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Yesterday i ran the "SQL Server Profiler" tool and outputted the data to a table, now when i look in it i find many "exec sp_reset_connection" rows and thats expected with our data access layer!

But what i can't explain is that some times it takes 8 seconds to execute this query...

What could cause the sp_reset_connection to delay that much?

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Does this link over in stackoverflow help? stackoverflow.com/questions/641120/… –  jl01 Jan 24 '12 at 16:05
    
8 seconds would be way too long-- can you see what commands the SPID issued before the sp_reset_connection? –  Andomar Jan 24 '12 at 18:41
    
I checked and there seems to be no direct pattern to this, some times its a select and some times its a update and its diffrent tables.. –  Peter Jan 25 '12 at 8:55
    
@jl01 well its not bad but it does not explain a 8 sec execution time.. –  Peter Jan 25 '12 at 14:16
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1 Answer

You sure it is 8 seconds?

Starting with SQL Server 2005 (as stated in BOL) when a trace is saved to either a file or a database table, the duration column value is in microseconds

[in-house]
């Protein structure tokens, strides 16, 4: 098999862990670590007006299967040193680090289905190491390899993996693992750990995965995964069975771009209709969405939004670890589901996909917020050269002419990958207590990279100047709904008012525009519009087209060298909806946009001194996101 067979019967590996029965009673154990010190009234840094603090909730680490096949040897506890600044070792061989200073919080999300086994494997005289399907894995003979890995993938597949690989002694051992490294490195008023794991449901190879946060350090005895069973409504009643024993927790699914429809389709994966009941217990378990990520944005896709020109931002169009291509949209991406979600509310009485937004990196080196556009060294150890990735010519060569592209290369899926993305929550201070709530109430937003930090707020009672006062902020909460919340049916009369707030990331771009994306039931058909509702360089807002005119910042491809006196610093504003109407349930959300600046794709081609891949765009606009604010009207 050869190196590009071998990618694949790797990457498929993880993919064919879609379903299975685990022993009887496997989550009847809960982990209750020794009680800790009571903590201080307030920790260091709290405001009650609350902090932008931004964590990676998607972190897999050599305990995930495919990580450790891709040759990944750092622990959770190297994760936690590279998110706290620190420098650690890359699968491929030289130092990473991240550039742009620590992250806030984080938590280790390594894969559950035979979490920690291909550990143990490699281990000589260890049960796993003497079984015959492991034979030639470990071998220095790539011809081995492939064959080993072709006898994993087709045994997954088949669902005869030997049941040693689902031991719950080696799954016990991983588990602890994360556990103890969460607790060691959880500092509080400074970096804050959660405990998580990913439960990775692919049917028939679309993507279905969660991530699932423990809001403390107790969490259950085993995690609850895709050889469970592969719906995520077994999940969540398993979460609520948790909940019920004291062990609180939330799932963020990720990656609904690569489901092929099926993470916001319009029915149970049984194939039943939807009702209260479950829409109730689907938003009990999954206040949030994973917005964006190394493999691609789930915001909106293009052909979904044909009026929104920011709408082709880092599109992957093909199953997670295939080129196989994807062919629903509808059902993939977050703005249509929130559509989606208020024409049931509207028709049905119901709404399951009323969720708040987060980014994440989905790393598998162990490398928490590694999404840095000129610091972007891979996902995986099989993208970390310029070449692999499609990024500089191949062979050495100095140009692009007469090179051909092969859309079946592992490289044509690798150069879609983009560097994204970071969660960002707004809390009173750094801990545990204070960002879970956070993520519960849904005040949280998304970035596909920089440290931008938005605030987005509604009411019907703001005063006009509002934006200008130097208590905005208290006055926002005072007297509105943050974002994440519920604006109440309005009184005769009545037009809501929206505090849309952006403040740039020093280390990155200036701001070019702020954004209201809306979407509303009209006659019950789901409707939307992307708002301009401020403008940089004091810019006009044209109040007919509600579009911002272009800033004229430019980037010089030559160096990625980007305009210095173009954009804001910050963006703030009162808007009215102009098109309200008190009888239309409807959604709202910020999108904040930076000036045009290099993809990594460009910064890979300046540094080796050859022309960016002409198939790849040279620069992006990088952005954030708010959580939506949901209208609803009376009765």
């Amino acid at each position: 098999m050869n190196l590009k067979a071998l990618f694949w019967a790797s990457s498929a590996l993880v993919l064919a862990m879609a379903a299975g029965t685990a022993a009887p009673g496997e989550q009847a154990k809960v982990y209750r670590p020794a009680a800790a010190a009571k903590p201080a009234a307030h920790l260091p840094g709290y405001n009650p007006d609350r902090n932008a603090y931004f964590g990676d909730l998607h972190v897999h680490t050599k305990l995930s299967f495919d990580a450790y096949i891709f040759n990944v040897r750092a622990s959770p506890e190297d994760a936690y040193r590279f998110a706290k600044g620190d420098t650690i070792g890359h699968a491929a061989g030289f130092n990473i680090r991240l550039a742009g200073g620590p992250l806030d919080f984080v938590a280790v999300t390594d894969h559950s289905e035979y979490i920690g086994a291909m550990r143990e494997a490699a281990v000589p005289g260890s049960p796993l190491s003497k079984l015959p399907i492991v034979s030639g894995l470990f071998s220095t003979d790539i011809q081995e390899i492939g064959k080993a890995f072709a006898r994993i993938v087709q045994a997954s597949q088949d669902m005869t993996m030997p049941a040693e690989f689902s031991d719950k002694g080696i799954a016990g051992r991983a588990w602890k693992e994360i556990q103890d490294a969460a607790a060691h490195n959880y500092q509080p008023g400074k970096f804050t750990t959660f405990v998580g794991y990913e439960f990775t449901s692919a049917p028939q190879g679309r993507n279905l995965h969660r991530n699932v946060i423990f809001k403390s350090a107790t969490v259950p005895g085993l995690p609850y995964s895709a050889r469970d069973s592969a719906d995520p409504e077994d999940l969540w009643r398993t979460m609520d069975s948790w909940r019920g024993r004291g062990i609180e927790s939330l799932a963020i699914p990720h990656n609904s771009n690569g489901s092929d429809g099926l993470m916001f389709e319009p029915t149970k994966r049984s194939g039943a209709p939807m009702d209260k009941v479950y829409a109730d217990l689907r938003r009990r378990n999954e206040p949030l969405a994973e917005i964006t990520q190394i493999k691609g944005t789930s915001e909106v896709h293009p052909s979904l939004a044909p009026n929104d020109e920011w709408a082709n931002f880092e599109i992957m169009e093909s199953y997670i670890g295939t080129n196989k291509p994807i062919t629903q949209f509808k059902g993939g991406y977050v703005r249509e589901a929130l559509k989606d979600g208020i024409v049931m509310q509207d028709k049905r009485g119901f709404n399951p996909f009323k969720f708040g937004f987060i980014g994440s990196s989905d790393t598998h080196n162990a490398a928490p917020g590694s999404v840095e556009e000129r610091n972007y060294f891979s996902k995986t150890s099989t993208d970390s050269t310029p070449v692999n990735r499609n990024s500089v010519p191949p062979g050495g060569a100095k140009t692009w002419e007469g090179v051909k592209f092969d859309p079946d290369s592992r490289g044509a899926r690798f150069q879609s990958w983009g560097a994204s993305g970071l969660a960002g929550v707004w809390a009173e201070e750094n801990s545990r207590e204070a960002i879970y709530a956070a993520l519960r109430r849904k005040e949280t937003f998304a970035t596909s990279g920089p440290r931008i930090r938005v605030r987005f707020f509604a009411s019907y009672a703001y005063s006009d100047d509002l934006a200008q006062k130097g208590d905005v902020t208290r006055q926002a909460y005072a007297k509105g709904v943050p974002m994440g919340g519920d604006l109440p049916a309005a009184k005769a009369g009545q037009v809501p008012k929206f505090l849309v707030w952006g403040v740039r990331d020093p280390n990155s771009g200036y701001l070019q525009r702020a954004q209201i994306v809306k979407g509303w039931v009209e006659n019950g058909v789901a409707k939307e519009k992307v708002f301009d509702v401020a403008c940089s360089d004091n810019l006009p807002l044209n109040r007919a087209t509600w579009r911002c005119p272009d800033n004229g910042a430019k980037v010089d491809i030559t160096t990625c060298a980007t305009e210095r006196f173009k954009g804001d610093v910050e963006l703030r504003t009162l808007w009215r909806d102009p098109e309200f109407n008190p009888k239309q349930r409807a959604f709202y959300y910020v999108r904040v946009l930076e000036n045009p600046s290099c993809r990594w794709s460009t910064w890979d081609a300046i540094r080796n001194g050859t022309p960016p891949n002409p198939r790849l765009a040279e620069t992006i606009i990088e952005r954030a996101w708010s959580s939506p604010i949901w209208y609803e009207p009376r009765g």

Update
Came across this post on SO: sp_reset_connection taking a long time to run

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yes Duration = "8192947" 8192947 / 1000000 = 8.1 correct me if my math is wrong.. cpu, reads, writes are all 0 –  Peter Jan 25 '12 at 7:25
    
Reply to update, interesting but still there are 2 or 3 queries between the 2 "sp_reset_connection" why would that result. –  Peter Jan 25 '12 at 14:57
    
Are the 2 or 3 queries between the sp_reset_connection on the same SPID? –  Shawn Melton Jan 25 '12 at 15:18
    
yes one sp_reset_connection executes then 2 or 3 queries are executed and then one more "sp_reset_connection" is executed all with the same SPID –  Peter Jan 25 '12 at 15:42
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